I am writing immediately after finishing my fifth game of Village – the first game which I played with the Village Inn expansion. Rather pleasingly, we actually played the game in an actual Village Inn!
(Well… to be honest, calling Cheltenham a village is a bit of a strech. “We played it in a town centre pub” would be more accurate, but why let accuracy get in the way of a nice story?)
Anyway, I came second in the game, out of four players, and I made quite a few mistakes. So, next time I play Village, I want to learn from those mistakes; but it might be several months before I manage to get it out again, by which time I will probably have forgotten.
Here, then, is a letter from me, to me in the future, reminding me what I learned this evening.
Dear Future Steve,
The last time you played, your main strategies to get points were as follows:
- Getting meeples into the chronicle
This did not really work so well. Yes, you can score some points from those methods, but not enough to win. Next time, I want you to make those two your secondary strategies, and focus instead on these three:
- Using the mill and the village hall to turn grain into coins, then points.
- Getting loads of meeples into the church, and moving them along the windows.
- Selling items in the market
Early in the game your target should be to get a plough and a horse or a cow, plus some spare cows/horses to sell at market. So, some early actions could be:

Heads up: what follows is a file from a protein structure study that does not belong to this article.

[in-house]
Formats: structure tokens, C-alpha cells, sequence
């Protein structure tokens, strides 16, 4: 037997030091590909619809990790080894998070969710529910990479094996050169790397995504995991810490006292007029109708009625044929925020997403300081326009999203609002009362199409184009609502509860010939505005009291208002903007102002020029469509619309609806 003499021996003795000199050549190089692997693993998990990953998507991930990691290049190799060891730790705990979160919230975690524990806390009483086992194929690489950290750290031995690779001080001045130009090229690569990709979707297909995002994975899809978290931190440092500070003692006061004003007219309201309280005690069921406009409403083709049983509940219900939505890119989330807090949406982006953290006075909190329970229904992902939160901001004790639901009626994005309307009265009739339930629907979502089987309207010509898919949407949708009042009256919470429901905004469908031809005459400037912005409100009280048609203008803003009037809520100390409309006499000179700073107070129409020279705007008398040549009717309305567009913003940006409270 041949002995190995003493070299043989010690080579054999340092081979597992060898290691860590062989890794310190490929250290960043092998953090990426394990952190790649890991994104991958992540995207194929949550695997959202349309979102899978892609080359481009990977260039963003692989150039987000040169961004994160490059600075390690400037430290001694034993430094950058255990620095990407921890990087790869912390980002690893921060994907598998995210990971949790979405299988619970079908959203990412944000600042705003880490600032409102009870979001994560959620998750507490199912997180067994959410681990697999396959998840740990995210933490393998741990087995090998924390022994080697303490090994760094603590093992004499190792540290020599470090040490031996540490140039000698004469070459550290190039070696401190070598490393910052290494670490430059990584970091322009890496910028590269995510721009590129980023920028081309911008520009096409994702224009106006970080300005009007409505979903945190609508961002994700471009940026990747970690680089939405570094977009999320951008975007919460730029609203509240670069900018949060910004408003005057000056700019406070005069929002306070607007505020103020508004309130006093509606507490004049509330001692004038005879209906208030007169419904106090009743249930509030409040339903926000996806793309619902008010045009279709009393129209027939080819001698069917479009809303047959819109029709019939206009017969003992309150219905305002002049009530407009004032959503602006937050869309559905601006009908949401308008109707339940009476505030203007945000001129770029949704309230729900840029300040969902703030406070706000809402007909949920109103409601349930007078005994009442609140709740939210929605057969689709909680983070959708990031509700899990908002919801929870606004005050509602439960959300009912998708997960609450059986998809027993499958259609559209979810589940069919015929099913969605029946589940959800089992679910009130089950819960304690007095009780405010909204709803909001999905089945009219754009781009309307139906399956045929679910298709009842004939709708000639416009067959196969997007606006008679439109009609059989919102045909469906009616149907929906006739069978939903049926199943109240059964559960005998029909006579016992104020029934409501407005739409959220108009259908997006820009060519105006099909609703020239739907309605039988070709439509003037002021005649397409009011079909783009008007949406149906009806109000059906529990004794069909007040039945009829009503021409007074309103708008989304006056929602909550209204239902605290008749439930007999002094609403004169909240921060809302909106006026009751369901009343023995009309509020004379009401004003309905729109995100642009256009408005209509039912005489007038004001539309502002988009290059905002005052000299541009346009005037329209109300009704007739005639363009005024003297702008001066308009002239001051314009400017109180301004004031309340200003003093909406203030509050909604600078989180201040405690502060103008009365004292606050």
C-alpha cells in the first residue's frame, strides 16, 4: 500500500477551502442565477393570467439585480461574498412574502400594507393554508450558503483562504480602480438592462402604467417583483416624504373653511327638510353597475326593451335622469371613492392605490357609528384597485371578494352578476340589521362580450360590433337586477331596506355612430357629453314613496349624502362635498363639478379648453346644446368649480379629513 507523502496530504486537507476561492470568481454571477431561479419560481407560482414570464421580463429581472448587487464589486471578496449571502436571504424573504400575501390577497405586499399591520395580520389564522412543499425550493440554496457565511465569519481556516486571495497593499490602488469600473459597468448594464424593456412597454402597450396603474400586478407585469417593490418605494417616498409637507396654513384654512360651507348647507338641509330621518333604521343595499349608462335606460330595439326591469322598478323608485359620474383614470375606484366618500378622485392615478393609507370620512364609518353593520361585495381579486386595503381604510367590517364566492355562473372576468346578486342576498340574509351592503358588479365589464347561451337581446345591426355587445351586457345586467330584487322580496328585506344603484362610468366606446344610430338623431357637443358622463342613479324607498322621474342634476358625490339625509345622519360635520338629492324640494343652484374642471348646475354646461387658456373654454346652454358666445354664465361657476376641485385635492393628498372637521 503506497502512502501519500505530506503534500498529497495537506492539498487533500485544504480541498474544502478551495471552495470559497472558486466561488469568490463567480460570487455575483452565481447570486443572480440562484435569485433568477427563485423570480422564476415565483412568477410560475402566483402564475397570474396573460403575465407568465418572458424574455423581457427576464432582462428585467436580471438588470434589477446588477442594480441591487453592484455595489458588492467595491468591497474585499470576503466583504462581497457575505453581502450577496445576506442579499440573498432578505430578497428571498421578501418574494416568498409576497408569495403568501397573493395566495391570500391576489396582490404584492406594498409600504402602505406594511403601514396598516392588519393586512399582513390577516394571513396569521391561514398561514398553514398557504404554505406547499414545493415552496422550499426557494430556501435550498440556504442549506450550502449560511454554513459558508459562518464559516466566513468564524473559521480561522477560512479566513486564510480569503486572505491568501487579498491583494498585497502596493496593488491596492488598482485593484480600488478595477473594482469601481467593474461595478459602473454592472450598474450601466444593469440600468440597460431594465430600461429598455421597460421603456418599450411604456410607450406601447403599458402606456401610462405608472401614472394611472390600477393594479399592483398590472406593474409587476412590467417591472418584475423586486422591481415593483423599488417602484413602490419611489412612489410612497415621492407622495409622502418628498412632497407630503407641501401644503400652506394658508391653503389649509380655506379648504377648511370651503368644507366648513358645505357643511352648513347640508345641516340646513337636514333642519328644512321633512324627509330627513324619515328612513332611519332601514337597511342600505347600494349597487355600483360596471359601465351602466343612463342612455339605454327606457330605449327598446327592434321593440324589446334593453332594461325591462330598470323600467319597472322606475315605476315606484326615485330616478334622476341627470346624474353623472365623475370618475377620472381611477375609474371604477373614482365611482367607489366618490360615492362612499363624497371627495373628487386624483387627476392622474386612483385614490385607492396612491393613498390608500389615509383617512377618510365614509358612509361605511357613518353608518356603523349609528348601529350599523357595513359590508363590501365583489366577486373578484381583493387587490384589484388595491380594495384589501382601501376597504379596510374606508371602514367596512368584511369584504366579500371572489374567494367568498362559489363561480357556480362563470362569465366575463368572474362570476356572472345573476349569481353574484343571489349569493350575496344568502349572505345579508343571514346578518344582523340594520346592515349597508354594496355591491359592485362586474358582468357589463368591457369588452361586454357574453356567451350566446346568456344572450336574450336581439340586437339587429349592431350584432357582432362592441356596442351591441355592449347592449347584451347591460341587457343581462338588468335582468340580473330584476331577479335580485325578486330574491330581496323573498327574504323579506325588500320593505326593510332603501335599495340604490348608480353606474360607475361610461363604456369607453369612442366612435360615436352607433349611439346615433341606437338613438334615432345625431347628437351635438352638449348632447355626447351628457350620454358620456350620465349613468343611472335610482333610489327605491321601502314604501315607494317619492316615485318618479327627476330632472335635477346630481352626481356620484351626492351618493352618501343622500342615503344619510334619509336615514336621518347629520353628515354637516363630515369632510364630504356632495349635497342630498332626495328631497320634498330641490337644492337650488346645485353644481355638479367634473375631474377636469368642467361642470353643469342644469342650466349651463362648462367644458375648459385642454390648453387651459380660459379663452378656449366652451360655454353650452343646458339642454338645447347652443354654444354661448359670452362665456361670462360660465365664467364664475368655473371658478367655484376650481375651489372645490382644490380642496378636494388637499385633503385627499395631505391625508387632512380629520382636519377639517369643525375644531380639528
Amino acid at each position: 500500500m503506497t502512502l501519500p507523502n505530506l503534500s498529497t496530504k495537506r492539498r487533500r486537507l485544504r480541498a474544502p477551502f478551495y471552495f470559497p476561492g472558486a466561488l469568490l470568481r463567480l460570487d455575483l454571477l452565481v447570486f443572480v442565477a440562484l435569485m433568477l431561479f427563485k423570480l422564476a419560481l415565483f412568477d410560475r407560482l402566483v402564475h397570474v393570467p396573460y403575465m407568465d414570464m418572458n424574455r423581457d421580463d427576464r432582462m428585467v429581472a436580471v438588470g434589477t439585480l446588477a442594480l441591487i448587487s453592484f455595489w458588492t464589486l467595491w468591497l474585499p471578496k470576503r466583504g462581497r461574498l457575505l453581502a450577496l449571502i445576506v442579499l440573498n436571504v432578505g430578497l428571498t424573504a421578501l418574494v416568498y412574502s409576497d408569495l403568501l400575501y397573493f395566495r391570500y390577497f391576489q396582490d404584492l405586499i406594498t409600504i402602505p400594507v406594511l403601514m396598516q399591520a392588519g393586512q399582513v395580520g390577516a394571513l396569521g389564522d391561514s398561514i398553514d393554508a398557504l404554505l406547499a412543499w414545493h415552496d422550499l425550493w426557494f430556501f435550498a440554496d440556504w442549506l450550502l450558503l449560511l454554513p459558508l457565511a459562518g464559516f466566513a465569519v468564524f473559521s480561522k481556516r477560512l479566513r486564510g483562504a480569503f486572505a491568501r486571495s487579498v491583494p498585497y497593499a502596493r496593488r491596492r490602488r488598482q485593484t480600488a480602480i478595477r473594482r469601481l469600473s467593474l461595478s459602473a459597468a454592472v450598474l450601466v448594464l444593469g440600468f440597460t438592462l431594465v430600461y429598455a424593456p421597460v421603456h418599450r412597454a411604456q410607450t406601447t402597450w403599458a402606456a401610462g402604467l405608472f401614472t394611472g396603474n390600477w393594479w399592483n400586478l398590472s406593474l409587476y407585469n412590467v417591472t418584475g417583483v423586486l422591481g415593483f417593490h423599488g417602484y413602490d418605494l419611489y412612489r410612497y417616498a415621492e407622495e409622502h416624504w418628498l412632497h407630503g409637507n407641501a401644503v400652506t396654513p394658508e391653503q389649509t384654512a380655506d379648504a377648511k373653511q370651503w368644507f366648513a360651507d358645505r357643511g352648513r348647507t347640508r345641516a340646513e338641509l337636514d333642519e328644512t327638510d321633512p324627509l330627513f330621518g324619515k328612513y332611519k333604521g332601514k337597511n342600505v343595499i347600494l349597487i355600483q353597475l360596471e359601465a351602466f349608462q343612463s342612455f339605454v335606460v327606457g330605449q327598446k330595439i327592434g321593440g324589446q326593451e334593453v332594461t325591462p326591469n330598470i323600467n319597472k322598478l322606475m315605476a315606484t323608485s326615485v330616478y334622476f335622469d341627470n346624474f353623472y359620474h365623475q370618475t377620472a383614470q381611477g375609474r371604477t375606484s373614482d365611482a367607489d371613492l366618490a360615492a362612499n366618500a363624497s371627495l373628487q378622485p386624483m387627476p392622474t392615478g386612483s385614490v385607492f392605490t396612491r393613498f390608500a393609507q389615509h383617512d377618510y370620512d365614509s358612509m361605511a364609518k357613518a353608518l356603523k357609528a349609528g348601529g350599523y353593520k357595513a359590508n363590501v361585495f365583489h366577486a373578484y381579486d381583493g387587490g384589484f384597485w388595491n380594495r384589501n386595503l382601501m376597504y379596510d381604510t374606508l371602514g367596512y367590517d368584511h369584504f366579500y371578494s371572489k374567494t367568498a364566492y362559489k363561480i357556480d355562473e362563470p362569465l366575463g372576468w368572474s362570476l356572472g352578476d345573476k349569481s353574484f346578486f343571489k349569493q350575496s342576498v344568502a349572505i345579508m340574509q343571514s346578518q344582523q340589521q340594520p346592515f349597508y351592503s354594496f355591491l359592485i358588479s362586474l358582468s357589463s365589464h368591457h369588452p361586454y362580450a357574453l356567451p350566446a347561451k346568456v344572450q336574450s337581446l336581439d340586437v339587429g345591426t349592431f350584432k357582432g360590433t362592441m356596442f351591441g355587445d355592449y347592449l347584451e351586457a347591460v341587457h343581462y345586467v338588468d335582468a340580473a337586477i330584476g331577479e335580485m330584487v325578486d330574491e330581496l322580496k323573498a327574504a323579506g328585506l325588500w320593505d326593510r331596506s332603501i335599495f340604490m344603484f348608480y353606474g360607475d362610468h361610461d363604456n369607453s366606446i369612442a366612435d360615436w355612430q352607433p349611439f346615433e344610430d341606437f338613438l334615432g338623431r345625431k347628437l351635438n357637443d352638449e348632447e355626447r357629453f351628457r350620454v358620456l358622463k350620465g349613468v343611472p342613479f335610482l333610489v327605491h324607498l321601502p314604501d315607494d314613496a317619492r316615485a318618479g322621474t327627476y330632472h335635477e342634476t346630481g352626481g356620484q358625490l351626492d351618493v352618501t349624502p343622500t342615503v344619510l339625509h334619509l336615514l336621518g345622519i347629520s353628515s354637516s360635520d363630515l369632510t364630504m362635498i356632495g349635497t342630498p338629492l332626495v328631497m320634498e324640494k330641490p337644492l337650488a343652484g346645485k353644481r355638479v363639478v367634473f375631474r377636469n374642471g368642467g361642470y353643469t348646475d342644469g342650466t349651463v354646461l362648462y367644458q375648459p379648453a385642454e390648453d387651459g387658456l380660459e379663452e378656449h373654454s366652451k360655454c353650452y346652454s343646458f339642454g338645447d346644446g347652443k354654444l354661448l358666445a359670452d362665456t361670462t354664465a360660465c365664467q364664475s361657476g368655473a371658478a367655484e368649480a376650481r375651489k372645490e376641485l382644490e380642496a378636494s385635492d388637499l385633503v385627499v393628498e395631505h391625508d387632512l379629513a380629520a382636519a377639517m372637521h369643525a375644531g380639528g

- Get a second generation meeple early on, preferably the first action, and put it into horse / cow production.
- Put first generation meeples on cart production, the church, the village hall, and leave one on the farm. We are aiming to get all 4 of your first generation into the book of remembrance: church, crafts, farmer, politics.
- Use the cubes to get get a plough
Other than the plough (which we only need one of), use time to purchase items rather than cubes so as to get your people into the book of remembrance, and allow you to store up your cubes for later. Don’t be afraid of the passage of time, or plague cubes for that matter. Your first 4 guys are probably going to die at some point anyway, and the sooner they die the more likely they are to get into the book of remembrance. For this reason it makes sense to do all the time consuming tasks early in the game.
I think it is probably a good idea to get a few carts at the beginning too. I don’t think travel is the most efficient way of scoring points, but you won’t want to ignore it completely, so get the carts now to run the clock out.
Steve, do not sell your only horse at the market in the first turn, like you did the last time you played! You will need one to get grain in your farm! Make sure you have some spare horses before you sell them, dumbass.
(If you can though, try to sell the horse and card at the market on the last turn.)
Now, once you have got the grain production and things to sell at market, and a few carts, maybe think about using the Village Inn. Don’t forget to get some beer first, to buy villager cards.